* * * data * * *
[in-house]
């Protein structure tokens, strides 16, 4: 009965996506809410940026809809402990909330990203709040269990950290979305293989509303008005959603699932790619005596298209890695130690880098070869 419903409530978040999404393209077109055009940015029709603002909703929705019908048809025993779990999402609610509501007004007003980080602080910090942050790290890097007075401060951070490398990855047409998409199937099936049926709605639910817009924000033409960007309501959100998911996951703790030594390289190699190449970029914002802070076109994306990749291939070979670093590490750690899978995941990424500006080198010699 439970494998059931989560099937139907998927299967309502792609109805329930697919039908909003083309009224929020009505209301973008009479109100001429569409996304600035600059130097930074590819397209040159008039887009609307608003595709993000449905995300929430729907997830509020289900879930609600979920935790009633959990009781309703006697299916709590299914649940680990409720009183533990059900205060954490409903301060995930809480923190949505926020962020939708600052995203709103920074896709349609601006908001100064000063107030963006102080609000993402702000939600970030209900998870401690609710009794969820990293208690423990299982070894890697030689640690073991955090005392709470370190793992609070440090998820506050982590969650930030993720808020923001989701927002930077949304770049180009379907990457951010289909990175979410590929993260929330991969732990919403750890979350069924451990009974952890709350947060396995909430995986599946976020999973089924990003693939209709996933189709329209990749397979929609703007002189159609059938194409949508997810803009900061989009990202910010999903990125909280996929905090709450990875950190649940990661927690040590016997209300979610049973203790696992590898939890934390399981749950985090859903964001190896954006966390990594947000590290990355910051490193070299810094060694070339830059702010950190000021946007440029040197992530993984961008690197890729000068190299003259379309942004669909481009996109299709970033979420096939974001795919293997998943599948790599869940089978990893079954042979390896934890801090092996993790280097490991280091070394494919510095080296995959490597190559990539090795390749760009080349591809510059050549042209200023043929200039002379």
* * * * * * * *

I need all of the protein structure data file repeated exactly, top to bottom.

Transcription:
[in-house]
């Protein structure tokens, strides 16, 4: 009965996506809410940026809809402990909330990203709040269990950290979305293989509303008005959603699932790619005596298209890695130690880098070869 419903409530978040999404393209077109055009940015029709603002909703929705019908048809025993779990999402609610509501007004007003980080602080910090942050790290890097007075401060951070490398990855047409998409199937099936049926709605639910817009924000033409960007309501959100998911996951703790030594390289190699190449970029914002802070076109994306990749291939070979670093590490750690899978995941990424500006080198010699 439970494998059931989560099937139907998927299967309502792609109805329930697919039908909003083309009224929020009505209301973008009479109100001429569409996304600035600059130097930074590819397209040159008039887009609307608003595709993000449905995300929430729907997830509020289900879930609600979920935790009633959990009781309703006697299916709590299914649940680990409720009183533990059900205060954490409903301060995930809480923190949505926020962020939708600052995203709103920074896709349609601006908001100064000063107030963006102080609000993402702000939600970030209900998870401690609710009794969820990293208690423990299982070894890697030689640690073991955090005392709470370190793992609070440090998820506050982590969650930030993720808020923001989701927002930077949304770049180009379907990457951010289909990175979410590929993260929330991969732990919403750890979350069924451990009974952890709350947060396995909430995986599946976020999973089924990003693939209709996933189709329209990749397979929609703007002189159609059938194409949508997810803009900061989009990202910010999903990125909280996929905090709450990875950190649940990661927690040590016997209300979610049973203790696992590898939890934390399981749950985090859903964001190896954006966390990594947000590290990355910051490193070299810094060694070339830059702010950190000021946007440029040197992530993984961008690197890729000068190299003259379309942004669909481009996109299709970033979420096939974001795919293997998943599948790599869940089978990893079954042979390896934890801090092996993790280097490991280091070394494919510095080296995959490597190559990539090795390749760009080349591809510059050549042209200023043929200039002379």